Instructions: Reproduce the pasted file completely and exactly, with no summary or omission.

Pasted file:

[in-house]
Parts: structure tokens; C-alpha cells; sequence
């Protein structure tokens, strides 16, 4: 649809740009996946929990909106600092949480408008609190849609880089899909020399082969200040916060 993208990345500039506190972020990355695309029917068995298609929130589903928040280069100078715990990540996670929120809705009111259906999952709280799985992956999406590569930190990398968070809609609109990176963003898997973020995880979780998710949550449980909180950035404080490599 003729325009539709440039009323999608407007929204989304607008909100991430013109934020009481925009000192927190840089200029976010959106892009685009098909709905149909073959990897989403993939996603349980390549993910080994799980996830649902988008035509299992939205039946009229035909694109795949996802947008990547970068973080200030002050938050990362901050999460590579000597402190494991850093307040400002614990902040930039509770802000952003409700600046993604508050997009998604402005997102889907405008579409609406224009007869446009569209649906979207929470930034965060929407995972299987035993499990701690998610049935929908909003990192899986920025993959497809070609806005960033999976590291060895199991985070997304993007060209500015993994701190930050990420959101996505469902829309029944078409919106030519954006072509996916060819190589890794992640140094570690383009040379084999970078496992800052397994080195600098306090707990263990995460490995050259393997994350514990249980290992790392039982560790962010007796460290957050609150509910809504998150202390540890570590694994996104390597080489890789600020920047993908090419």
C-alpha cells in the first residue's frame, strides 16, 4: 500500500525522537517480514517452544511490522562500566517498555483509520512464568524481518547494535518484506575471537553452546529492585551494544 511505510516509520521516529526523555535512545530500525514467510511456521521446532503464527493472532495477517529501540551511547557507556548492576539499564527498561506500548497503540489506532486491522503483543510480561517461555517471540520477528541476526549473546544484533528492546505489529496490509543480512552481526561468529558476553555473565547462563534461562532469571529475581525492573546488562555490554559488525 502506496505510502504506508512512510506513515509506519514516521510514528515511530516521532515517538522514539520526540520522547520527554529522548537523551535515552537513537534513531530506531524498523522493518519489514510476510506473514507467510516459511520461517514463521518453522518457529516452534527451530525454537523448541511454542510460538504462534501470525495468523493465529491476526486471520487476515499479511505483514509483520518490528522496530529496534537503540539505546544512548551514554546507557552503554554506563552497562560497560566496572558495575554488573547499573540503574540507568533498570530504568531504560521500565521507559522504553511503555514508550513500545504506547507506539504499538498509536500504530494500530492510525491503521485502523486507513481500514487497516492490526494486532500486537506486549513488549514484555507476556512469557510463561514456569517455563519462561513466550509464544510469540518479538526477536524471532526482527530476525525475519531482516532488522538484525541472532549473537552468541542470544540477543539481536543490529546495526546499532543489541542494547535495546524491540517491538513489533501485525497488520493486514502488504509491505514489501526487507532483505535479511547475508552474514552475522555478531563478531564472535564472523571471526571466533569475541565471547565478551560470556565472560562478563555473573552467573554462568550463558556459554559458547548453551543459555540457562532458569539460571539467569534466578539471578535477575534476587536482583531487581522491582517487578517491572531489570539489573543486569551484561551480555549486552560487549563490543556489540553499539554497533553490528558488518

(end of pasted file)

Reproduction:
[in-house]
Parts: structure tokens; C-alpha cells; sequence
């Protein structure tokens, strides 16, 4: 649809740009996946929990909106600092949480408008609190849609880089899909020399082969200040916060 993208990345500039506190972020990355695309029917068995298609929130589903928040280069100078715990990540996670929120809705009111259906999952709280799985992956999406590569930190990398968070809609609109990176963003898997973020995880979780998710949550449980909180950035404080490599 003729325009539709440039009323999608407007929204989304607008909100991430013109934020009481925009000192927190840089200029976010959106892009685009098909709905149909073959990897989403993939996603349980390549993910080994799980996830649902988008035509299992939205039946009229035909694109795949996802947008990547970068973080200030002050938050990362901050999460590579000597402190494991850093307040400002614990902040930039509770802000952003409700600046993604508050997009998604402005997102889907405008579409609406224009007869446009569209649906979207929470930034965060929407995972299987035993499990701690998610049935929908909003990192899986920025993959497809070609806005960033999976590291060895199991985070997304993007060209500015993994701190930050990420959101996505469902829309029944078409919106030519954006072509996916060819190589890794992640140094570690383009040379084999970078496992800052397994080195600098306090707990263990995460490995050259393997994350514990249980290992790392039982560790962010007796460290957050609150509910809504998150202390540890570590694994996104390597080489890789600020920047993908090419």
C-alpha cells in the first residue's frame, strides 16, 4: 500500500525522537517480514517452544511490522562500566517498555483509520512464568524481518547494535518484506575471537553452546529492585551494544 511505510516509520521516529526523555535512545530500525514467510511456521521446532503464527493472532495477517529501540551511547557507556548492576539499564527498561506500548497503540489506532486491522503483543510480561517461555517471540520477528541476526549473546544484533528492546505489529496490509543480512552481526561468529558476553555473565547462563534461562532469571529475581525492573546488562555490554559488525 502506496505510502504506508512512510506513515509506519514516521510514528515511530516521532515517538522514539520526540520522547520527554529522548537523551535515552537513537534513531530506531524498523522493518519489514510476510506473514507467510516459511520461517514463521518453522518457529516452534527451530525454537523448541511454542510460538504462534501470525495468523493465529491476526486471520487476515499479511505483514509483520518490528522496530529496534537503540539505546544512548551514554546507557552503554554506563552497562560497560566496572558495575554488573547499573540503574540507568533498570530504568531504560521500565521507559522504553511503555514508550513500545504506547507506539504499538498509536500504530494500530492510525491503521485502523486507513481500514487497516492490526494486532500486537506486549513488549514484555507476556512469557510463561514456569517455563519462561513466550509464544510469540518479538526477536524471532526482527530476525525475519531482516532488522538484525541472532549473537552468541542470544540477543539481536543490529546495526546499532543489541542494547535495546524491540517491538513489533501485525497488520493486514502488504509491505514489501526487507532483505535479511547475508552474514552475522555478531563478531564472535564472523571471526571466533569475541565471547565478551560470556565472560562478563555473573552467573554462568550463558556459554559458547548453551543459555540457562532458569539460571539467569534466578539471578535477575534476587536482583531487581522491582517487578517491572531489570539489573543486569551484561551480555549486552560487549563490543556489540553499539554497533553490528558488518